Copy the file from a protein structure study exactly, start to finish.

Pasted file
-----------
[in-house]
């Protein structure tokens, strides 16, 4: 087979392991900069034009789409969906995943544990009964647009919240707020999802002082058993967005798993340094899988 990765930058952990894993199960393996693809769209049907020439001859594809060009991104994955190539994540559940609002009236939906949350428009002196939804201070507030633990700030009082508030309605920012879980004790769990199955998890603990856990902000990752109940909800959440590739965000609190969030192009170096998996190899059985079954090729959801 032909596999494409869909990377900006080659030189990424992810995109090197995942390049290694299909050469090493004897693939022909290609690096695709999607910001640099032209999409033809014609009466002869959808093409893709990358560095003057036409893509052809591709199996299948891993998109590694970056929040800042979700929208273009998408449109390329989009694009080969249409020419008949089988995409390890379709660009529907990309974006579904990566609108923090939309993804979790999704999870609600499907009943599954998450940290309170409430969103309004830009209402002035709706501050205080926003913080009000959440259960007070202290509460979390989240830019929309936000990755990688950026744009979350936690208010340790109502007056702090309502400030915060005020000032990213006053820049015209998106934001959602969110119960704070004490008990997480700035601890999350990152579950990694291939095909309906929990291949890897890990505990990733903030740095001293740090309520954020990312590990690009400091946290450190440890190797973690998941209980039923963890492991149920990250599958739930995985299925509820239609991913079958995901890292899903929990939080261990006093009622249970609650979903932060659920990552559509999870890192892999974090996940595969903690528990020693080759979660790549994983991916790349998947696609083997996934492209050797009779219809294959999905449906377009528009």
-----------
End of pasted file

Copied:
[in-house]
């Protein structure tokens, strides 16, 4: 087979392991900069034009789409969906995943544990009964647009919240707020999802002082058993967005798993340094899988 990765930058952990894993199960393996693809769209049907020439001859594809060009991104994955190539994540559940609002009236939906949350428009002196939804201070507030633990700030009082508030309605920012879980004790769990199955998890603990856990902000990752109940909800959440590739965000609190969030192009170096998996190899059985079954090729959801 032909596999494409869909990377900006080659030189990424992810995109090197995942390049290694299909050469090493004897693939022909290609690096695709999607910001640099032209999409033809014609009466002869959808093409893709990358560095003057036409893509052809591709199996299948891993998109590694970056929040800042979700929208273009998408449109390329989009694009080969249409020419008949089988995409390890379709660009529907990309974006579904990566609108923090939309993804979790999704999870609600499907009943599954998450940290309170409430969103309004830009209402002035709706501050205080926003913080009000959440259960007070202290509460979390989240830019929309936000990755990688950026744009979350936690208010340790109502007056702090309502400030915060005020000032990213006053820049015209998106934001959602969110119960704070004490008990997480700035601890999350990152579950990694291939095909309906929990291949890897890990505990990733903030740095001293740090309520954020990312590990690009400091946290450190440890190797973690998941209980039923963890492991149920990250599958739930995985299925509820239609991913079958995901890292899903929990939080261990006093009622249970609650979903932060659920990552559509999870890192892999974090996940595969903690528990020693080759979660790549994983991916790349998947696609083997996934492209050797009779219809294959999905449906377009528009």